Let’s start with a multiple choice pop quiz that includes just one question:
Why do filmmakers make films?
1) Because they’re bored and have nothing else to do.
2) Because they have too much money and don’t know how else to spend it.
3) Because they want to watch it in their room, by themselves, on their laptop, over and over.
4) Because it’s a fun, albeit expensive, way to meet people and maybe find a date.
5) Because they have a story they want to tell and share with as large an audience as possible.
If you answered 1, 2, 3, or 4, stop reading his article right now and see what’s playing on Bravo.
If you answered number 5 and you indeed are a filmmaker, or interested in becoming one, read on.
In all honesty, I don’t think there are many filmmakers that set out with the objective of having their film fail. They’re not rooting for it to be seen by only a handful of family and friends, or spend its life in distribution limbo or be remembered only as a side note, they can say, yeah I made a film once.
But the way many filmmakers act and the decisions they make or don’t make has to make one wonder.
Without marketing and public relations there is no film success.
It’s a given.
It’s a truth, set in stone and yet it’s something that many filmmakers ignore or avoid or in some case simply forget. They are so focused on getting their film made that they forget why they are making their movie.
Understand that as a filmmaker marketing is an integral part of your job description. It isn’t simply something you could do. It isn’t a choice, isn’t an option
If you want your film to succeed setting up a marketing plan that stats when you’re writing your first draft is something you will do.
Start outlining your public relations campaign, as soon as you start working on your project. Whether at the writing or preproduction stage, start thinking about the PR angles and how you can best utilize them when ready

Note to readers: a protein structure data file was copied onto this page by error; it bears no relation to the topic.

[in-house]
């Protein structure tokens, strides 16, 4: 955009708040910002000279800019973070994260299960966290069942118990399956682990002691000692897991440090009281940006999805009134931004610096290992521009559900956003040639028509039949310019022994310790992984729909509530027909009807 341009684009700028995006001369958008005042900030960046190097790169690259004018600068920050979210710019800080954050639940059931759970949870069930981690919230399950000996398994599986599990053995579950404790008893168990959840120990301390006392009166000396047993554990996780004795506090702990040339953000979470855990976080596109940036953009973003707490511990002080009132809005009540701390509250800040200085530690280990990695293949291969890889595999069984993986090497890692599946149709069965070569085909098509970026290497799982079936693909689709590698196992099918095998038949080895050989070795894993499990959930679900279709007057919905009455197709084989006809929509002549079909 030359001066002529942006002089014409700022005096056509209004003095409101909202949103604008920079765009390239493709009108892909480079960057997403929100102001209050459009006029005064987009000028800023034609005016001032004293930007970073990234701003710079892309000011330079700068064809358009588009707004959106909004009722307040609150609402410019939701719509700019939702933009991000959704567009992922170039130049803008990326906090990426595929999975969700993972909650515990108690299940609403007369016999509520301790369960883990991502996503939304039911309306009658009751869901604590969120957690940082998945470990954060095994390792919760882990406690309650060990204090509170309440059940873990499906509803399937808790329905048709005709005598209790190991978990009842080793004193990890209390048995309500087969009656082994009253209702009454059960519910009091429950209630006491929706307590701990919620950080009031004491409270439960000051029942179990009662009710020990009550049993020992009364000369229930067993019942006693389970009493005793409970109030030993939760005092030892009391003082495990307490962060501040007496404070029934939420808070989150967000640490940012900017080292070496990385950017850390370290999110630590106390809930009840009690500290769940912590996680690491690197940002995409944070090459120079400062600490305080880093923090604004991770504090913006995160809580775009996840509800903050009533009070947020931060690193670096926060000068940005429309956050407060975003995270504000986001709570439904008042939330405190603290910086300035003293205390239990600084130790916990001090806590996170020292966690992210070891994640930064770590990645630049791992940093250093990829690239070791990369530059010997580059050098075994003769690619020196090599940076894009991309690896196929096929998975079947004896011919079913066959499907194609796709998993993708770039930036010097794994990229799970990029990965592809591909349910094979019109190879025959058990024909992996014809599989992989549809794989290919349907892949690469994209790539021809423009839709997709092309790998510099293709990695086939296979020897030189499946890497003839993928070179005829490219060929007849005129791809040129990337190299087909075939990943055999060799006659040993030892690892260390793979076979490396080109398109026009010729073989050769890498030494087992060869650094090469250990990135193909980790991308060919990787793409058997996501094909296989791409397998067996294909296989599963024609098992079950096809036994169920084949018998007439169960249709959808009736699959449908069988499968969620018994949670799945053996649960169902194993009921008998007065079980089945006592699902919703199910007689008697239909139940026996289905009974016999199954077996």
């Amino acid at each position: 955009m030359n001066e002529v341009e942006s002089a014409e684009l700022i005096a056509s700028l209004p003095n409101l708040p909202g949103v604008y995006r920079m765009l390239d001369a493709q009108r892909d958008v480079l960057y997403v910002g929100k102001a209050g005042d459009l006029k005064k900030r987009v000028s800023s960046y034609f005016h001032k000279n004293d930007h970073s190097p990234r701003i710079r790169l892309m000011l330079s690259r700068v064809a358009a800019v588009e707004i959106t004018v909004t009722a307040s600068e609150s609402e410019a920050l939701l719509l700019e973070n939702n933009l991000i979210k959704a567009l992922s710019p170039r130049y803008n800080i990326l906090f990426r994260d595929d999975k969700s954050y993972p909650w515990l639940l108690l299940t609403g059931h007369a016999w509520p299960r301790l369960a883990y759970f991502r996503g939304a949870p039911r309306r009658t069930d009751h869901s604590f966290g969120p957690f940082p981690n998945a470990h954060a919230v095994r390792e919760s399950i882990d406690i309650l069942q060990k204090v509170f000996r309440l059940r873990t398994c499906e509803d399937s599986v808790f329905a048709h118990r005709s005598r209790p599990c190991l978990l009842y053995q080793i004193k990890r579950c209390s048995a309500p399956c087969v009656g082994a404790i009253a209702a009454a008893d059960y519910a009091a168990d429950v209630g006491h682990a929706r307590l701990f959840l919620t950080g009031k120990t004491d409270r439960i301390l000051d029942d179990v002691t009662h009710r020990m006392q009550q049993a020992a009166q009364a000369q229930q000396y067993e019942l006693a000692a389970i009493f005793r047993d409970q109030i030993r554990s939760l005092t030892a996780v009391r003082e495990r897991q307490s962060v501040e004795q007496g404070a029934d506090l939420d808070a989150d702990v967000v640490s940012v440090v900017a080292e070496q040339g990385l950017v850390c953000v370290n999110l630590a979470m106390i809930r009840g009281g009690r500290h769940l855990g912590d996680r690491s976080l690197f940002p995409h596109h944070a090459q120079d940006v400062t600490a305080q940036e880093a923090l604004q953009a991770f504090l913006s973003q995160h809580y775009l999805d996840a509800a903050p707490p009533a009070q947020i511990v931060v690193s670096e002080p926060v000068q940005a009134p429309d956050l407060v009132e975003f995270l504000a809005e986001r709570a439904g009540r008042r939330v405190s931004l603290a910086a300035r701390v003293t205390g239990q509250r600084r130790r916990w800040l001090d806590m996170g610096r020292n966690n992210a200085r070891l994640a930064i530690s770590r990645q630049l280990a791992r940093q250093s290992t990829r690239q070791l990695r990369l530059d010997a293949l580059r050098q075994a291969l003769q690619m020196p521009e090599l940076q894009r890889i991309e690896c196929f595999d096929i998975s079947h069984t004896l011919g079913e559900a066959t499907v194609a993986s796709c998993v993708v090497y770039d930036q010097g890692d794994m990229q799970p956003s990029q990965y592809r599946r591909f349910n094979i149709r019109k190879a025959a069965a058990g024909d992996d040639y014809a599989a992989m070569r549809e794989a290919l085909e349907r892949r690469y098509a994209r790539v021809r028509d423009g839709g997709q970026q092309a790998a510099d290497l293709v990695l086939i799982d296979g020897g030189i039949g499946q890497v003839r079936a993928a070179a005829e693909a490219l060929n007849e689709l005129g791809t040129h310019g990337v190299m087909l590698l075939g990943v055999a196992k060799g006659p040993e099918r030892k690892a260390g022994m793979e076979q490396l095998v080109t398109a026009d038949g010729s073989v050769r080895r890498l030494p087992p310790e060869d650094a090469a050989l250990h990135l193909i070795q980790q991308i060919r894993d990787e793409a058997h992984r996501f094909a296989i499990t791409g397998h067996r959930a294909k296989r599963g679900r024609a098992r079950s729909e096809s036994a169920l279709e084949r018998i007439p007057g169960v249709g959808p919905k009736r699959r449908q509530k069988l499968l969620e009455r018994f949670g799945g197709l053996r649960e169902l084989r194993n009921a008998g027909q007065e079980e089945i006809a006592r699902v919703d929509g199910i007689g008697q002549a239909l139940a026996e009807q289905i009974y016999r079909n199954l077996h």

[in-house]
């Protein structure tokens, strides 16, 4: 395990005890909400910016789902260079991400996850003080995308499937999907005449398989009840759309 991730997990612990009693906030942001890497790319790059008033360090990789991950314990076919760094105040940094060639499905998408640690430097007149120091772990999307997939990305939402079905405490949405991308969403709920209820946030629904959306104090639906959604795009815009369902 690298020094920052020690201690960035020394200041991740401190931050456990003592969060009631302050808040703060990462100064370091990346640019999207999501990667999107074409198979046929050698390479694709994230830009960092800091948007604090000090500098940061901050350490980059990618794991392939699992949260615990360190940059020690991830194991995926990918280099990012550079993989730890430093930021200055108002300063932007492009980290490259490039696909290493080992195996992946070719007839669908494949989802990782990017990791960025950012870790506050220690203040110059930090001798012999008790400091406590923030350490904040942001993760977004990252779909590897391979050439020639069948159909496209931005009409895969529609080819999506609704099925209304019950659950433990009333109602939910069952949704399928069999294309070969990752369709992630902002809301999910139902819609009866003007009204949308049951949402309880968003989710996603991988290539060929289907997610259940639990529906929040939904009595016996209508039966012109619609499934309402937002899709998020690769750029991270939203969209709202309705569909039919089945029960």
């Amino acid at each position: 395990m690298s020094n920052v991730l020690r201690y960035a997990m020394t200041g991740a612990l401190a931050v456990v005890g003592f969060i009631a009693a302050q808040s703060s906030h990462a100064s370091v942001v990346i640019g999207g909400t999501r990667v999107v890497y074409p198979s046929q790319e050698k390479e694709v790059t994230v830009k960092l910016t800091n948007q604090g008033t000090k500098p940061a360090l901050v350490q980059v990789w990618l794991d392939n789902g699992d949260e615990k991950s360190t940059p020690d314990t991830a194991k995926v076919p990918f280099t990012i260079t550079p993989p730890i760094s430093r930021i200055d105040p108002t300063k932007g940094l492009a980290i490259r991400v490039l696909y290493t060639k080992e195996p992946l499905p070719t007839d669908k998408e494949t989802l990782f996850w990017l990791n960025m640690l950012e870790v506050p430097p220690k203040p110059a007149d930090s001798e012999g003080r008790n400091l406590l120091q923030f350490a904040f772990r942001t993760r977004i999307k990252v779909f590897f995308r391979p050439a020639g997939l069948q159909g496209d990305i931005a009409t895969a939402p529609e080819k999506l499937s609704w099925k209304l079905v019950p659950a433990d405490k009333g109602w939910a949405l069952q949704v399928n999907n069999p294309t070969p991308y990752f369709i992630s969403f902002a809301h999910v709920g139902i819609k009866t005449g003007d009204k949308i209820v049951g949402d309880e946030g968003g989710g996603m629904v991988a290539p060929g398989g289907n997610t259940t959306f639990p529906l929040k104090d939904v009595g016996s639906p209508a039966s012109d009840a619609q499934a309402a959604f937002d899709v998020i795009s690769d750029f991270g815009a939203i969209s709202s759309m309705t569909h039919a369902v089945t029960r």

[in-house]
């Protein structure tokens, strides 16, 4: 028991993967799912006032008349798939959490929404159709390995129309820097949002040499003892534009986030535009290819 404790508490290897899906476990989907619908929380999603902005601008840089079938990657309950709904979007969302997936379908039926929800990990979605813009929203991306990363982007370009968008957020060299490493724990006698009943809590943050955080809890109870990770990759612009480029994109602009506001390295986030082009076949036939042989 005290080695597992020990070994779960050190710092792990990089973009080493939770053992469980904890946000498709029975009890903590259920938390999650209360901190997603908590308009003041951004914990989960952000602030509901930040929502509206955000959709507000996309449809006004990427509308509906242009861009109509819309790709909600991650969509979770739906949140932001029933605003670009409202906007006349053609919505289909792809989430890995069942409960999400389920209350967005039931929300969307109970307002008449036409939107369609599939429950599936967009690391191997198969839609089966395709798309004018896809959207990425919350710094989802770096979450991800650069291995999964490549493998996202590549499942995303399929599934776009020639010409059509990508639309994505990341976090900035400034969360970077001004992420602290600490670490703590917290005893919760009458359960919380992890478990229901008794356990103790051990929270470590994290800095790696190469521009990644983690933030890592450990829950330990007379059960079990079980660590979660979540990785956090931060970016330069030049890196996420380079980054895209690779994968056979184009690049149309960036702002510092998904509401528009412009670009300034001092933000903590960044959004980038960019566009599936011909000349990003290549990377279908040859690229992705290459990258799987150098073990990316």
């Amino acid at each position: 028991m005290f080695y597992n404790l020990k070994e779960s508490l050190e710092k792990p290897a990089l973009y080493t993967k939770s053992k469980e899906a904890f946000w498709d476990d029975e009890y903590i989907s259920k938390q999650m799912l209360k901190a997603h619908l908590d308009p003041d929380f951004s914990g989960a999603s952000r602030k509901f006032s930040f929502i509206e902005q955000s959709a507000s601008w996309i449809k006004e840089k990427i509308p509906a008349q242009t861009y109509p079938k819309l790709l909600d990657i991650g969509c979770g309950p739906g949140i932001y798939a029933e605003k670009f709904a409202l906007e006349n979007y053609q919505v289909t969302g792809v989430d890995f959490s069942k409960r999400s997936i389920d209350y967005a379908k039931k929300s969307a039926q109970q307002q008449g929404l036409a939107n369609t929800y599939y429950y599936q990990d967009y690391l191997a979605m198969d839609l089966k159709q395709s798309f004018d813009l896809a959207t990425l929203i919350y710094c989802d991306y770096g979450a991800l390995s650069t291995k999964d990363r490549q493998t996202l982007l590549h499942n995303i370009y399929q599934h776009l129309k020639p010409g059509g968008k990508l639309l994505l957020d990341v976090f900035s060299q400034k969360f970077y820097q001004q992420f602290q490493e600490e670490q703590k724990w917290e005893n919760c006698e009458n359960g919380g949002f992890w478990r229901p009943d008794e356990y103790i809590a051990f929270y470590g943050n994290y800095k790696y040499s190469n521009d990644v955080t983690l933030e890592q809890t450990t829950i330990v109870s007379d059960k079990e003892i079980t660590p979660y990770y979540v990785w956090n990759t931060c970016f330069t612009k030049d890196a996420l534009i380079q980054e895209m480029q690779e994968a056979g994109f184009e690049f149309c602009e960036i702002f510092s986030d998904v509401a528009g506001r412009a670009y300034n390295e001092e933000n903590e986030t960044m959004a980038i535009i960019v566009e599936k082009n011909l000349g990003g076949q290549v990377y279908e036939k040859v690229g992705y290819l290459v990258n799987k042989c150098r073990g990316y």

Once you have your stories map out your outreach, if you can hire a PR firm to launch a campaign, or for some basic consultation, that will make your life a heck of a lot easier, but if your budget doesn’t allow it, don’t let that stop you.
Make a list of your possible stories or media angles. Successful PR is successful storytelling. It’s an art. One angle could be the film itself, the subject matter, another could be your journey to making the film, and another could be the cast members. No matter how crazy some of the ideas might sound, write them down. You never know where that one story that hits the right nerve will come from.
If you’re adept at writing, put together a one page press release. If you’re not, find someone who can and have him or her write one for you. Keep it at one page.
Next put together a list of your main target media outlets. Now contact them. Be aggressive, but not pushy.
Don’t wait for others to market your film. It’s up to you to take action. Either bring a professional on board or start your own marketing outreach.
You’ll never get where you want to go if you don’t start.